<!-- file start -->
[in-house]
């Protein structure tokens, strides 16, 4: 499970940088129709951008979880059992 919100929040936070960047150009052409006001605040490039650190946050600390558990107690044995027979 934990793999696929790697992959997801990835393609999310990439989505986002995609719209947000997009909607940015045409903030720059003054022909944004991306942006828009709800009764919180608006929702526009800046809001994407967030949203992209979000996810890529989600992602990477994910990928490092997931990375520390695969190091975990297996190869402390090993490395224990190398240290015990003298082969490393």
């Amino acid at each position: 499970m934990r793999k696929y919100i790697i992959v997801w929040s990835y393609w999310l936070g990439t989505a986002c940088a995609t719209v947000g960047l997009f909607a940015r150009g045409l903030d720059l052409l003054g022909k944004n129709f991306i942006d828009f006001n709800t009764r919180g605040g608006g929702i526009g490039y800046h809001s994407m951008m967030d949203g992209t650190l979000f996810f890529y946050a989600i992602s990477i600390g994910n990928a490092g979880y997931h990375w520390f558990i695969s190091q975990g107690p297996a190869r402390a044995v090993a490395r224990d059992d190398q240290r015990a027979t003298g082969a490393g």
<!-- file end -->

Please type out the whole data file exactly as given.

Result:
[in-house]
């Protein structure tokens, strides 16, 4: 499970940088129709951008979880059992 919100929040936070960047150009052409006001605040490039650190946050600390558990107690044995027979 934990793999696929790697992959997801990835393609999310990439989505986002995609719209947000997009909607940015045409903030720059003054022909944004991306942006828009709800009764919180608006929702526009800046809001994407967030949203992209979000996810890529989600992602990477994910990928490092997931990375520390695969190091975990297996190869402390090993490395224990190398240290015990003298082969490393």
């Amino acid at each position: 499970m934990r793999k696929y919100i790697i992959v997801w929040s990835y393609w999310l936070g990439t989505a986002c940088a995609t719209v947000g960047l997009f909607a940015r150009g045409l903030d720059l052409l003054g022909k944004n129709f991306i942006d828009f006001n709800t009764r919180g605040g608006g929702i526009g490039y800046h809001s994407m951008m967030d949203g992209t650190l979000f996810f890529y946050a989600i992602s990477i600390g994910n990928a490092g979880y997931h990375w520390f558990i695969s190091q975990g107690p297996a190869r402390a044995v090993a490395r224990d059992d190398q240290r015990a027979t003298g082969a490393g």